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Lake District Coniston & Lake Coniston

The village of Coniston is located in the south west of the lake district by the side of the infamous Lake Coniston water, where Donald Campbell attempted the water speed record.

Lake Coniston Lake District

A view of Lake Coniston

Coniston water is a very great part of The Lake District, the main image used in the website is Parka Moor overlooking Lake Coniston. The Lake its self is great for many watersports also there is many islands to explore. The most famous being Peel Island where Donald Campbell turned his boat 'The Bluebird' round to take his final shot at the record, when disaster struck and his boat flipped.

The easiest way to travel to Coniston is down a windy road from Ambleside. The village of Coniston has a few shops, a filling station and several pubs one of which produces its own beer on the premises. Why not in the summer months sit on a boat and cruise the lake, the perfect way to relax deep in the heart of the Lake District.

The Village of Coniston is well served for accommodation. There are many campsites, hotels, B&Bs and a youth hostel within the vicinity but they do fill up early in the season so book as soon as possible.

donald campbell lake coniston bluebird

Donald Campbell and his Bluebird on Coniston Water

Donald Campbell on Lake Coniston in the Bluebird

Donald Campbell on Lake Coniston in the Bluebird

Lake Coniston and Mountain Biking

Why not try mountain biking, Parka Moor is great and has great views onto the shores of Lake Coniston.


The area is great for relaxing whether its sailing or windsurfing on Lake Coniston.


The history of Donald Campbell

Son of Sir Malcolm Campbell, Donald was born on March 23rd 1921. After Malcom's death it became Donalds destiny to follow in his fathers footsteps, Donald Campbellsattempts at records began with the Water-speed record, Donald used the K4 boat for his first attempts but despite some valiant efforts he struggled with the K4 formally used by his father Malcolm Campbell. Then in 1951 Donald Campbell suffered a 170Mph crash.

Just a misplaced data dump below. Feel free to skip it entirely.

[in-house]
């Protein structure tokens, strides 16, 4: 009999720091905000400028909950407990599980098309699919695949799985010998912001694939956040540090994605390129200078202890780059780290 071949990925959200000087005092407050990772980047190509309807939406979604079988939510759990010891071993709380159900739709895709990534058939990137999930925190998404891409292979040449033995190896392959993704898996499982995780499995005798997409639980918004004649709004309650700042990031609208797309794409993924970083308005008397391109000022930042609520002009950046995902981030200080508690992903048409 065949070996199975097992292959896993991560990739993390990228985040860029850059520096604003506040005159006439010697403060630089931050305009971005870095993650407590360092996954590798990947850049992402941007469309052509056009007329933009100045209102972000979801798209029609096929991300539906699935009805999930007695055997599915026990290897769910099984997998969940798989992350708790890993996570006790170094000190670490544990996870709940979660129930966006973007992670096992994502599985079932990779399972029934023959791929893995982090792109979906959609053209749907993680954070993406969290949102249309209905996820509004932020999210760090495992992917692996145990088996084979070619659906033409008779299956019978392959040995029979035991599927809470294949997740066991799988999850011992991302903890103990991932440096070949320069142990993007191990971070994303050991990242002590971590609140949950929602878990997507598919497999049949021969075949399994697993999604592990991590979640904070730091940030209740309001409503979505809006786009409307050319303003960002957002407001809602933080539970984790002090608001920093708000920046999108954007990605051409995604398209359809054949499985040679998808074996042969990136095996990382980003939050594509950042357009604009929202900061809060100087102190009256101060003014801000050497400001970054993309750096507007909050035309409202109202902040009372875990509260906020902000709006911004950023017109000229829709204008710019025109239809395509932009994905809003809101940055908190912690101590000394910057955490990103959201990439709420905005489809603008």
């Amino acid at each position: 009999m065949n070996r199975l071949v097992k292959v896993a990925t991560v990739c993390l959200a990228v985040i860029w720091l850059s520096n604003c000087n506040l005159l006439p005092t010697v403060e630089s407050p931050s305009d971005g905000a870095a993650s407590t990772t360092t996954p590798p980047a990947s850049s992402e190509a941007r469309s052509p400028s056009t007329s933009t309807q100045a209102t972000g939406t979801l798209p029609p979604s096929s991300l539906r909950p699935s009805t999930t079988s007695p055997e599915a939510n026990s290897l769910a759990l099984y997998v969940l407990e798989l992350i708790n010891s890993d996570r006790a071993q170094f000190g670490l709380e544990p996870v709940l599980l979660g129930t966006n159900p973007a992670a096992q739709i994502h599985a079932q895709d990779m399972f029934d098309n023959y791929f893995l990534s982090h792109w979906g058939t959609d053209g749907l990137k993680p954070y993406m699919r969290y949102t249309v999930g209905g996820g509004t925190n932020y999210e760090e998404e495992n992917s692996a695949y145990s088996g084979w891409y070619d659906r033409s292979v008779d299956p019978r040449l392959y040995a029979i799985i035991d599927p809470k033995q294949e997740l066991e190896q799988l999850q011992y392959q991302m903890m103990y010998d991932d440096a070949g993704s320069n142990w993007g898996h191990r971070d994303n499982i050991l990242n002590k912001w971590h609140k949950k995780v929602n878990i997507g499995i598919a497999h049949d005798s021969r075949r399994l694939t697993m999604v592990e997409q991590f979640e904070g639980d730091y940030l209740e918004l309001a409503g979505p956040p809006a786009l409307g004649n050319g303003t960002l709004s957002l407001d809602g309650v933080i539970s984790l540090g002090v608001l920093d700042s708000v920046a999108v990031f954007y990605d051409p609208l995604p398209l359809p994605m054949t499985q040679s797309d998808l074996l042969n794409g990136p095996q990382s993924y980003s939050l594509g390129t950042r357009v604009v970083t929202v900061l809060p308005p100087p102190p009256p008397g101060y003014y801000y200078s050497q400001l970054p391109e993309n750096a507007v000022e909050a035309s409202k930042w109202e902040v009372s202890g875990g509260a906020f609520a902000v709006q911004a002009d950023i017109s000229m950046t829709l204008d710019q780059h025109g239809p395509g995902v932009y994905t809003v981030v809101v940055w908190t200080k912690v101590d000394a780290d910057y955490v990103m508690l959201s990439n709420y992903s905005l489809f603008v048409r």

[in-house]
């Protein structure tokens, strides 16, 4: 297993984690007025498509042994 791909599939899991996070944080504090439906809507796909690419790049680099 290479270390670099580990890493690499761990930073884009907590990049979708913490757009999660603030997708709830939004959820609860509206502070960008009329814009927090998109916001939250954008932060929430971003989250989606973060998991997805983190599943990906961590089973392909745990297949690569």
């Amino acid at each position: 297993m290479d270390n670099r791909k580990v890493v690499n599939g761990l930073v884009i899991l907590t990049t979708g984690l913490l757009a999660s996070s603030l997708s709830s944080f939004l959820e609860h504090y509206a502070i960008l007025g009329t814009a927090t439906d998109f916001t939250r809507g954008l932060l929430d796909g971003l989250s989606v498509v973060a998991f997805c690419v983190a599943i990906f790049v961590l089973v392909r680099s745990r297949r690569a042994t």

Donald Campbell decided to develop a completely new boat, the K7 was born. The K7 and Donalds talent and expertise set 7 World Water-Speed records between 1955 and 1964. The first water speed record was on Ullswater where he set a record of 202 Mph. In 1955 Donald Campbell raised the water speed record to 216mph at Lake Mead. These amazing runs triggered a sequence of record raising runs at Lake Coniston where he managed to clock in 1958 248mph. Donald finally raised it to 276mph in 1964 at Lake Dumbleyung in 1964. A great achievement for anyone the water speed record, Donald campbell decided to turn his attentions to other things mainly cars.

Donald Campbell while attempting a record run in 1960 at Utah and crashing very heavily in the process ,this resulted in a long convalescence period. It was during this period that people questioned his ability and many people believe that cracks in his consciousness started to appear. However this never thwarted Donald Campbell, in 1964 at Lake Eyre, Australia, he set a new World Land Speed Record of 403.1Mph then In December 1964, again in Australia, this time at Lake Dumbleyung he achieved an incredible second world speed record, this time on water at 276.33 Mph. This made Donald campbell the first to hold both Water and Land Speed Records at the same time.

In January 1967 on the 4th, during his attempt to become the first person to go over 300 Mph on water he crashed at Lake Coniston also known as Coniston water. Donald Campbell first achieved 297 Mph, but turning around at Peel Island without refueling and not waiting for his wake to settle, Donald Campbell set off on the second leg, his return journey. Fatefully, the boat lifted out of the water after exceeding a speed of over 300Mph, somersaulted and disintegrated on landing of the surface of Lake Coniston. Donald Campbells body wasn't found till 2001.

On the 8th March 2001 Donald Campbells craft 'The Bluebird' was recovered from Coniston Water where she had lain since the 4th of January 1967 then on Monday 28th May 2001 it was announced that human remains had been recovered from Coniston Water and it was believed they were the remains of Donald Campbell. This was confirmed in August. A large crowd paid their respects to one of our country's greatest heroes and most respected men. Many local people did not want the Bluebird recovering from Lake Coniston, most accepted it, hoping that the Bluebird would be returned to Coniston its rightful home some time in the future.  

Superstition and luck were a major part in Donald Campbells life, night before the water speed record Donald pulled a "bad luck" hand at cards, this convinced Donald Campbell that his run in the infamous Bluebird was doomed.


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